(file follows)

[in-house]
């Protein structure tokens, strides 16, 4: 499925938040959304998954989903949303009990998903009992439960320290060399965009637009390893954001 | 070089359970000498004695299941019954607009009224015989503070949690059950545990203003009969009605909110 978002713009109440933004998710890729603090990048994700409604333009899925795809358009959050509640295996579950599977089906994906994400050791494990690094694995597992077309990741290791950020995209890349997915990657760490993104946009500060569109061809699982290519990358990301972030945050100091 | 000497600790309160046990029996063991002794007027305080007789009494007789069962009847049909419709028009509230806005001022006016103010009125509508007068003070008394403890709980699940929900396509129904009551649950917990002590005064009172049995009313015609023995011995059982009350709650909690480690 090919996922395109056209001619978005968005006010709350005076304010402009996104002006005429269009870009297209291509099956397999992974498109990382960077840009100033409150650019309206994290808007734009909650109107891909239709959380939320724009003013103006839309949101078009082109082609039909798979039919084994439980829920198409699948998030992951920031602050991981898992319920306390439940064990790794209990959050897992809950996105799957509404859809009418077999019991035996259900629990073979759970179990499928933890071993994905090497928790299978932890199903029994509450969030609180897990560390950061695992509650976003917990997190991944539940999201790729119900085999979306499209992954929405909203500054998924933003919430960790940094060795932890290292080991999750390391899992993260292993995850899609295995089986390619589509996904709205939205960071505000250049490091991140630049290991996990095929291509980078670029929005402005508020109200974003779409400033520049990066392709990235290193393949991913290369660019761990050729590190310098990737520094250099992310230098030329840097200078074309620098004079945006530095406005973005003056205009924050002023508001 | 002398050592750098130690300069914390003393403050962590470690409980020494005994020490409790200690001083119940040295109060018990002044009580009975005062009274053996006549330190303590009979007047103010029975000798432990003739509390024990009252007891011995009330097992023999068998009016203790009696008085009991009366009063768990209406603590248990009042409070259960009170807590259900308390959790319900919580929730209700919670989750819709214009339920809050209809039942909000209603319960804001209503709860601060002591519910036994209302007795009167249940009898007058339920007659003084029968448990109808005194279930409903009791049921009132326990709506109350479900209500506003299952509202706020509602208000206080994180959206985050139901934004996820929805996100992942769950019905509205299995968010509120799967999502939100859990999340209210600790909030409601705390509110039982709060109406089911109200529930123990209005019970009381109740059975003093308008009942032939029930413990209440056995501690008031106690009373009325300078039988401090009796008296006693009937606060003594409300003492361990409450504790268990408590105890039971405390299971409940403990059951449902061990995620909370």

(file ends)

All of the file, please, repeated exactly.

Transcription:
[in-house]
């Protein structure tokens, strides 16, 4: 499925938040959304998954989903949303009990998903009992439960320290060399965009637009390893954001 | 070089359970000498004695299941019954607009009224015989503070949690059950545990203003009969009605909110 978002713009109440933004998710890729603090990048994700409604333009899925795809358009959050509640295996579950599977089906994906994400050791494990690094694995597992077309990741290791950020995209890349997915990657760490993104946009500060569109061809699982290519990358990301972030945050100091 | 000497600790309160046990029996063991002794007027305080007789009494007789069962009847049909419709028009509230806005001022006016103010009125509508007068003070008394403890709980699940929900396509129904009551649950917990002590005064009172049995009313015609023995011995059982009350709650909690480690 090919996922395109056209001619978005968005006010709350005076304010402009996104002006005429269009870009297209291509099956397999992974498109990382960077840009100033409150650019309206994290808007734009909650109107891909239709959380939320724009003013103006839309949101078009082109082609039909798979039919084994439980829920198409699948998030992951920031602050991981898992319920306390439940064990790794209990959050897992809950996105799957509404859809009418077999019991035996259900629990073979759970179990499928933890071993994905090497928790299978932890199903029994509450969030609180897990560390950061695992509650976003917990997190991944539940999201790729119900085999979306499209992954929405909203500054998924933003919430960790940094060795932890290292080991999750390391899992993260292993995850899609295995089986390619589509996904709205939205960071505000250049490091991140630049290991996990095929291509980078670029929005402005508020109200974003779409400033520049990066392709990235290193393949991913290369660019761990050729590190310098990737520094250099992310230098030329840097200078074309620098004079945006530095406005973005003056205009924050002023508001 | 002398050592750098130690300069914390003393403050962590470690409980020494005994020490409790200690001083119940040295109060018990002044009580009975005062009274053996006549330190303590009979007047103010029975000798432990003739509390024990009252007891011995009330097992023999068998009016203790009696008085009991009366009063768990209406603590248990009042409070259960009170807590259900308390959790319900919580929730209700919670989750819709214009339920809050209809039942909000209603319960804001209503709860601060002591519910036994209302007795009167249940009898007058339920007659003084029968448990109808005194279930409903009791049921009132326990709506109350479900209500506003299952509202706020509602208000206080994180959206985050139901934004996820929805996100992942769950019905509205299995968010509120799967999502939100859990999340209210600790909030409601705390509110039982709060109406089911109200529930123990209005019970009381109740059975003093308008009942032939029930413990209440056995501690008031106690009373009325300078039988401090009796008296006693009937606060003594409300003492361990409450504790268990408590105890039971405390299971409940403990059951449902061990995620909370």